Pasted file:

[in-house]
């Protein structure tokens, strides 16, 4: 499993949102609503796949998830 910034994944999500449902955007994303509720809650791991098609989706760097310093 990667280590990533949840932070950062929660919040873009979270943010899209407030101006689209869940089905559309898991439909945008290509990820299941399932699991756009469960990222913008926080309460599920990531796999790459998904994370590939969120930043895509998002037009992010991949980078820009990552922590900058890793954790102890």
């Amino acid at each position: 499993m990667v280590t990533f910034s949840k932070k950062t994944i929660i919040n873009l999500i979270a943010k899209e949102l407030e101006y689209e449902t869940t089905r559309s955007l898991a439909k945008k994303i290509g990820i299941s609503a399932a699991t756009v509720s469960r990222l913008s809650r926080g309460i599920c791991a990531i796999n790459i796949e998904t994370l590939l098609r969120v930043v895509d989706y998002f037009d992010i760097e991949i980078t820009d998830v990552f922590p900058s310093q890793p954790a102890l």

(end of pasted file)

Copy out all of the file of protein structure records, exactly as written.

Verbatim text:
[in-house]
């Protein structure tokens, strides 16, 4: 499993949102609503796949998830 910034994944999500449902955007994303509720809650791991098609989706760097310093 990667280590990533949840932070950062929660919040873009979270943010899209407030101006689209869940089905559309898991439909945008290509990820299941399932699991756009469960990222913008926080309460599920990531796999790459998904994370590939969120930043895509998002037009992010991949980078820009990552922590900058890793954790102890």
């Amino acid at each position: 499993m990667v280590t990533f910034s949840k932070k950062t994944i929660i919040n873009l999500i979270a943010k899209e949102l407030e101006y689209e449902t869940t089905r559309s955007l898991a439909k945008k994303i290509g990820i299941s609503a399932a699991t756009v509720s469960r990222l913008s809650r926080g309460i599920c791991a990531i796999n790459i796949e998904t994370l590939l098609r969120v930043v895509d989706y998002f037009d992010i760097e991949i980078t820009d998830v990552f922590p900058s310093q890793p954790a102890l």